Above the suction tank 12, the skid 10 is provided with a shelf 14 on which are mounted two exhausters or vacuum pumps 15, an air motor 16 arranged to drive the exhausters 15 through belt and pulley drives 17, and a compressed-air-operated double-diaphragm discharge pump 18.

More particularly, the suction tank 12 is provided with a suction inlet at 19 to which is connected a flexible pipe 20 for connection to a hand held suction head 20A. The suction pipe 20 is connected to the inlet 19 by way of a pilot operated normally closed valve 21 (see FIG. 3). The inlet 19 includes a downwards pipe extension 19A within the suction tank 12, the pipe 19A terminating at a level within the suction tank which is predetermined as the maximum liquid level within the tank.

Each of the exhausters 15 is connected by manifold piping to an exhauster connection 22 on the suction tank 12. The inner end of the connection 22 is constituted by an open pipe end within a cage 23 holding a ball float 24, the arrangement being such that, for example if the equipment is severely tilted, the ball float 24 will close the connection 22 in the event of liquid level within the suction tank 12 approaching the open pipe end of the connection. Thus, the ball float serves to prevent ingress of liquid to the pipe manifold system for the exhausters 15 which could be severely damaged by the liquid.

The discharge pump 18 is connected to an outlet 25 from the suction tank 12, the outlet 25 including a downwards pipe extension 25A which terminates adjacent the intended lowermost part or sump of the suction tank 12. The discharge pump 18 discharges into a pipe manifold connected to a common discharge pipe 26.

A filtering, regulating and lubricating unit 27 for compressed air is mounted on the skid 10 and has a common compressed air inlet connection 28. The compressed air outlet from the unit 27 divides into a larger bore supply pipe 29 which feeds the air motor 16 through a control valve 29A, and a smaller bore supply pipe 30 which feeds the discharge pump 18 through a separate control valve 30A. Thus, the exhausters 15 and the discharge pump 18 can be operated simultaneously or independently as required. The air exhausts from the air motor 16 and from the discharge pump 18 are taken via respective exhaust pipes 31 and 32 to a common air exhaust silencer 33.

As shown in FIG. 3, the suction tank is provided with a bleed valve 34 as a means of releasing vacuum within the tank, and also a pressure relief valve 35 provided as a safety precaution.

The pilot operated valve 21 is supplied with pilot air pressure through an auxiliary supply line 21A which is shown in FIG. 3 including a manual control valve 21B. In practice, the control valve 21B is mountd conveniently to the suction head 20A, and the supply line 21A would form a double run taped to the flexible hose 20. Illustration of the pilot control system has been omitted in FIGS. 1 and 2 in the interests of clarity.

The suction inlet conduit and the discharge conduits are of pipes of 2" (5 cms) nominal diameter.

Operation of the apparatus is as follows. With a supply of compressed air connected to the compressed air inlet 28, the control valves 29A and 30A are both opened to effect simultaneous operation of the air motor 16 and the discharge pump 18. With the pilot operated valve 21 closed, a substantial depression will promptly be created within the suction tank 12. The intensity of the partial vacuum within the suction tank will somewhat more than cancel the ability of the discharge pump to raise a liquid or semi-liquid such as drilling mud. However, the discharge pump 18 will thereby sustain no damage and will either simply stall or idle. Operation of the control valve 21B and sweeping of the suction head 20A through drilling mud will cause the mud to be sucked through the suction pipe 20 and so transferred into the suction tank 12 through the suction inlet 19 and inlet pipe 19A. The intaken drilling mud will be entrained in an air flow and the air constituting such flow will enter the suction tank 12 and so tend to reduce the intensity of the partial vacuum therein. The design of the apparatus is such that such a tendency toards reduction of the partial vacuum leads to intermittent occurrences when the partial vacuum will have reduced to a value at which the discharge pump 18 can raise the drilling mud through the pipe 25A and discharge the mud through the pipe 26 into suitable containers for retention. Thus, reclaiming of the spilled drilling mud can proceed continuously simultaneously with discharge of the contents of the suction tank into storage containers. In the event that the intake to the suction tank 12 exceeds the discharge, the suction operation will cease when the level of drilling mud within the tank reaches the lower end of the suction pipe 19A. In this extreme event, the control valve 29A can be shut to cease operation of the exhausters 15, and if necessary the bleed valve 34 can be opened to admit air to the suction tank to permit continued operation of the discharge pump 18. Thus, the system is extremely flexible and capable of coping with extremes of conditions. Under most conditions, however, the system operates continuously on suction and intermittent discharge permitting a highly economic performance using apparatus which is simple to operate and virtually foolproof.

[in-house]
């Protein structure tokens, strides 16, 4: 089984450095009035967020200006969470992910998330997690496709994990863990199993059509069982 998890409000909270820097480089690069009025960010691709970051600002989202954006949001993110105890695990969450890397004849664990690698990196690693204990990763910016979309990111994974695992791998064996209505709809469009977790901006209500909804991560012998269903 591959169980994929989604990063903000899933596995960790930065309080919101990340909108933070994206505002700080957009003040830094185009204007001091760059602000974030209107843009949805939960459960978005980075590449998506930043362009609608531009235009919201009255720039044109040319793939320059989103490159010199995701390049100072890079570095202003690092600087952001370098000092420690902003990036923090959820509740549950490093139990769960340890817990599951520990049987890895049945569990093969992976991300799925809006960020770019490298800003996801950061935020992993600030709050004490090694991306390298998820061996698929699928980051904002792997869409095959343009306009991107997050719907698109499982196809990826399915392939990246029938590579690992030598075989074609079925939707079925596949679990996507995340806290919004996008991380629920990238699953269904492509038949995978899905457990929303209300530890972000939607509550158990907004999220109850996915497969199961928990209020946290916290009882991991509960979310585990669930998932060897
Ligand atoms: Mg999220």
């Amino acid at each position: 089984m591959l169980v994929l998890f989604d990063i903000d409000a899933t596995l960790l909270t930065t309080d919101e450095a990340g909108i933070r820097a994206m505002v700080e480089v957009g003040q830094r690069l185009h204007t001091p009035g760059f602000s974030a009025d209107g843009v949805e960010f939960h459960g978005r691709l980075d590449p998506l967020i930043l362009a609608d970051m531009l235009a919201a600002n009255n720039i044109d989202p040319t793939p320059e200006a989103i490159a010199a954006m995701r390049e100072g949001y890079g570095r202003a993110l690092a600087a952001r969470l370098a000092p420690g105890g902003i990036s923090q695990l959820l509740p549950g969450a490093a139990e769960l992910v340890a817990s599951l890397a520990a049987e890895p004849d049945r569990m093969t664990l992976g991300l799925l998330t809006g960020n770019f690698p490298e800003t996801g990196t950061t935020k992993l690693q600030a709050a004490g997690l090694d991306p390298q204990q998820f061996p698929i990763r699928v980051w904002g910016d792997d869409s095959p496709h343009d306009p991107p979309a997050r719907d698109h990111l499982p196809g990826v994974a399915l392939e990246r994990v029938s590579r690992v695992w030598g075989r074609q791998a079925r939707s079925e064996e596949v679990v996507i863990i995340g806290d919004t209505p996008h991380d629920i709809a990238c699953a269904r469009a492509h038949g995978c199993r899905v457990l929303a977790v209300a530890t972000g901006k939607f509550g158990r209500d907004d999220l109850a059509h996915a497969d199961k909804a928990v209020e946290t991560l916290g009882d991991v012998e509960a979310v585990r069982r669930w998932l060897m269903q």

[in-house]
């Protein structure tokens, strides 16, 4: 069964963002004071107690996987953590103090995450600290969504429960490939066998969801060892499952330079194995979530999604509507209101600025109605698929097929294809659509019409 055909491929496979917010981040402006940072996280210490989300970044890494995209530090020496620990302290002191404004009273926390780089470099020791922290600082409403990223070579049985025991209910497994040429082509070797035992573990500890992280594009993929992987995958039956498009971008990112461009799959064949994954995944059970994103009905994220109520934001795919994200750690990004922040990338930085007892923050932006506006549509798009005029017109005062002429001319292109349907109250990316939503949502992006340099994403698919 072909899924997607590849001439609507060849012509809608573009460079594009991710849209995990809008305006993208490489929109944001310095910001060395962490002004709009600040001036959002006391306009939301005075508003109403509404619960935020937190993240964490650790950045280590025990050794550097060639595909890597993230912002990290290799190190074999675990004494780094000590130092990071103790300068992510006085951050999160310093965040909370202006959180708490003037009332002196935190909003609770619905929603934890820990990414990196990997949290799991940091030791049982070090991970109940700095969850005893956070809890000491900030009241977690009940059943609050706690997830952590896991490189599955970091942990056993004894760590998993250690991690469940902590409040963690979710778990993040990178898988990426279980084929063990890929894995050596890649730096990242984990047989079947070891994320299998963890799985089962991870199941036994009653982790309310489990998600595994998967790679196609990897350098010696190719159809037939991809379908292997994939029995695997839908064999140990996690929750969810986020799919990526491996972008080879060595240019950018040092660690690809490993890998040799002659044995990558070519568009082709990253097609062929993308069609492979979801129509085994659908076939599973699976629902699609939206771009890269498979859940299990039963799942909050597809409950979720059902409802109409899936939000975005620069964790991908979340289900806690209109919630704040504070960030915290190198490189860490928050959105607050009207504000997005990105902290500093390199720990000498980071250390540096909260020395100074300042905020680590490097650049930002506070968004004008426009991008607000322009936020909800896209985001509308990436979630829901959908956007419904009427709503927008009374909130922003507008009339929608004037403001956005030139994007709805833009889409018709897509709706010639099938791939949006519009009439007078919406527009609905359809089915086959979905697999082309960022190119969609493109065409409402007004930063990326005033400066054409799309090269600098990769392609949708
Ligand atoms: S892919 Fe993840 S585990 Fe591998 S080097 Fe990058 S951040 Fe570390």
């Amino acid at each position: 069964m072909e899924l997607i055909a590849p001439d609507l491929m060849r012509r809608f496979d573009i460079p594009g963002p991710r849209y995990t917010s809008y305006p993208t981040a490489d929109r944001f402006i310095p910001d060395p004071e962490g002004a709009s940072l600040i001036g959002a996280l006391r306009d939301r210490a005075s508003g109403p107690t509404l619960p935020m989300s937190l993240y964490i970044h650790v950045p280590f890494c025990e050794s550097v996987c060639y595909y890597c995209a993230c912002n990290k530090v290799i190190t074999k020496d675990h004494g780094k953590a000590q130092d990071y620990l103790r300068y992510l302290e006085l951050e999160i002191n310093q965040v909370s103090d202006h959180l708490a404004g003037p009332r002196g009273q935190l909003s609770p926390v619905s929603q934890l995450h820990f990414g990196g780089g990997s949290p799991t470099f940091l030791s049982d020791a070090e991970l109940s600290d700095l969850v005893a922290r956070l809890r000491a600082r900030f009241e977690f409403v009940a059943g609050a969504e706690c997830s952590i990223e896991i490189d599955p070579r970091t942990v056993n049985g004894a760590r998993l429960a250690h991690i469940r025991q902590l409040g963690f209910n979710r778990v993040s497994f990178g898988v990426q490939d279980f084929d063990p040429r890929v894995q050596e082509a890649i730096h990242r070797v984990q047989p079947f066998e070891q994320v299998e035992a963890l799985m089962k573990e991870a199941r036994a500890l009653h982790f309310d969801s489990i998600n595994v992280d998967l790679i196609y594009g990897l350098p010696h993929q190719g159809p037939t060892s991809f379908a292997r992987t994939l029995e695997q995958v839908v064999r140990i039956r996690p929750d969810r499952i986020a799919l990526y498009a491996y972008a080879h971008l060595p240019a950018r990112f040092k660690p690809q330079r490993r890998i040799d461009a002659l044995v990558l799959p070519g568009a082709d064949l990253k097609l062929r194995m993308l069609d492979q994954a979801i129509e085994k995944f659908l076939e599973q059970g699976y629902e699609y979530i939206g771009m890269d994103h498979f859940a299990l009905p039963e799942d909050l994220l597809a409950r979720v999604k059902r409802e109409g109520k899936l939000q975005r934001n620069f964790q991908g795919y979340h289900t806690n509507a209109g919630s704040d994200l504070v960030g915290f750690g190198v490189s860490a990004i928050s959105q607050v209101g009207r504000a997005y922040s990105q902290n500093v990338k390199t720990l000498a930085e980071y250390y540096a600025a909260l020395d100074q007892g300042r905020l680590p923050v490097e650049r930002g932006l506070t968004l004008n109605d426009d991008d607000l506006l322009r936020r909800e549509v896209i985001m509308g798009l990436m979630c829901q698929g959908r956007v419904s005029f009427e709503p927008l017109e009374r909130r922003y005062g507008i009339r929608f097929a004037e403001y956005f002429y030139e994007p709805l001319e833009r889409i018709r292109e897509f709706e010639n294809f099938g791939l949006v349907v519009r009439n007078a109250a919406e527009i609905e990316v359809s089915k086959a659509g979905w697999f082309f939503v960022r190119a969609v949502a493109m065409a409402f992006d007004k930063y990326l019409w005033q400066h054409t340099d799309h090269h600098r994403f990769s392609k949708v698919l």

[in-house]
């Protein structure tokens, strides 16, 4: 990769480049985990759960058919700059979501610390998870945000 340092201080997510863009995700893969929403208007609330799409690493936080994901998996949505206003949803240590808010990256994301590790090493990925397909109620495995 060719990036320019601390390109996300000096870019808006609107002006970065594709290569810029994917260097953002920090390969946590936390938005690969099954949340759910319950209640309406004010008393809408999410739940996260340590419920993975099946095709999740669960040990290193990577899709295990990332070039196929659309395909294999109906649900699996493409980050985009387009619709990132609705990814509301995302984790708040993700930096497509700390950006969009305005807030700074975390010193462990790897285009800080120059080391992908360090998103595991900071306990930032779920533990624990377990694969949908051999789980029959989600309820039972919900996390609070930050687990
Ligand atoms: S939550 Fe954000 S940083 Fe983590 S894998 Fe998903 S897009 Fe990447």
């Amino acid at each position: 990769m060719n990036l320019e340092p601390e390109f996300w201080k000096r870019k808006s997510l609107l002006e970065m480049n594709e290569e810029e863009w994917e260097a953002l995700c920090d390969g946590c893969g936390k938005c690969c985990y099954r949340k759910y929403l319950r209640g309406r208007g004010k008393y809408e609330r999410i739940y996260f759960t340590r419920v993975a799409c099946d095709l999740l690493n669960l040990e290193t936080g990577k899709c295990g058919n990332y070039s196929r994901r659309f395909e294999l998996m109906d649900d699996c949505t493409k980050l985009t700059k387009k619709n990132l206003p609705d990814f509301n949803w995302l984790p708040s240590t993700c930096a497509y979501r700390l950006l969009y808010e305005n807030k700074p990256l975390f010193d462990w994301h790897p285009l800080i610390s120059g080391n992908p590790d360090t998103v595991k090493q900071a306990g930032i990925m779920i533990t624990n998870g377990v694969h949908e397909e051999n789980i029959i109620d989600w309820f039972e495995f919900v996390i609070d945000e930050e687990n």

Patent Citations
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US862867 *Mar 28, 1906Aug 6, 1907Lewis Watson EgglestonPneumatic pumping apparatus.
US1042980 *May 23, 1912Oct 29, 1912Harvey E ShawverPressure-regulator.
US1945973 *Apr 1, 1933Feb 6, 1934Ross Heater & Mfg Co IncVacuum producing equipment
US2141427 *Aug 3, 1937Dec 27, 1938Bryant Raymond WCompressed air operated pump
US3319578 *Jun 18, 1965May 16, 1967Burlington Industries IncLiquid transfer unit
US3342135 *Feb 8, 1965Sep 19, 1967Schnabel Jr Harry VWater sealed pumping system
US4319570 *Jan 29, 1981Mar 16, 1982Ruth Lea HesseTracheal suction pump designed primarily for aspiration purposes
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Referenced by
Citing PatentFiling datePublication dateApplicantTitle
US4945955 *Mar 23, 1988Aug 7, 1990Burr-Brown CorporationHazardous waste removal devices
US20140010603 *Jun 17, 2013Jan 9, 2014Bm Metals Services Inc.Portable Materials Storage Tank for Use With Vacuum Truck Pneumatic Transfer System
Classifications
U.S. Classification417/85, 417/149
International ClassificationF04F3/00
Cooperative ClassificationF04F3/00
European ClassificationF04F3/00
Legal Events
DateCodeEventDescription
Aug 11, 1986ASAssignment
Owner name: MUDVAC N.V., WILLESTAD, CURACAO
Free format text: ASSIGNMENT OF ASSIGNORS INTEREST.;ASSIGNORS:STEWART, ROBERT C.;HART, COLIN O.;REEL/FRAME:004593/0546
Effective date: 19840719
Jul 8, 1990LAPSLapse for failure to pay maintenance fees
Sep 18, 1990FPExpired due to failure to pay maintenance fee
Effective date: 19900708